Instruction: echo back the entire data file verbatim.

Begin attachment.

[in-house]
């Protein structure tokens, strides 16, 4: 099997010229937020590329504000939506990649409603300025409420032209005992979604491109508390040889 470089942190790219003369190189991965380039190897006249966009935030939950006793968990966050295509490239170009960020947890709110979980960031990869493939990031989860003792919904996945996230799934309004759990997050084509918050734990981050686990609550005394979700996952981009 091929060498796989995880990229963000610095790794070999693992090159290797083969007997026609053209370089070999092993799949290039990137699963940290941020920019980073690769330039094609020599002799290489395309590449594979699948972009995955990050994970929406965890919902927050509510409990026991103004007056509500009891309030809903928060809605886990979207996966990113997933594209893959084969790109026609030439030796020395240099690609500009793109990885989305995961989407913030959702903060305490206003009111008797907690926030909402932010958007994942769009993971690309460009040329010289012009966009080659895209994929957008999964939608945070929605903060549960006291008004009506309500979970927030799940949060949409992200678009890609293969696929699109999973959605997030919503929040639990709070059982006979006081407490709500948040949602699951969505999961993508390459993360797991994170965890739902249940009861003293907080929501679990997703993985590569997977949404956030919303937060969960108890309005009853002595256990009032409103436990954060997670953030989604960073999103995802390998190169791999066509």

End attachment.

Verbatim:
[in-house]
């Protein structure tokens, strides 16, 4: 099997010229937020590329504000939506990649409603300025409420032209005992979604491109508390040889 470089942190790219003369190189991965380039190897006249966009935030939950006793968990966050295509490239170009960020947890709110979980960031990869493939990031989860003792919904996945996230799934309004759990997050084509918050734990981050686990609550005394979700996952981009 091929060498796989995880990229963000610095790794070999693992090159290797083969007997026609053209370089070999092993799949290039990137699963940290941020920019980073690769330039094609020599002799290489395309590449594979699948972009995955990050994970929406965890919902927050509510409990026991103004007056509500009891309030809903928060809605886990979207996966990113997933594209893959084969790109026609030439030796020395240099690609500009793109990885989305995961989407913030959702903060305490206003009111008797907690926030909402932010958007994942769009993971690309460009040329010289012009966009080659895209994929957008999964939608945070929605903060549960006291008004009506309500979970927030799940949060949409992200678009890609293969696929699109999973959605997030919503929040639990709070059982006979006081407490709500948040949602699951969505999961993508390459993360797991994170965890739902249940009861003293907080929501679990997703993985590569997977949404956030919303937060969960108890309005009853002595256990009032409103436990954060997670953030989604960073999103995802390998190169791999066509």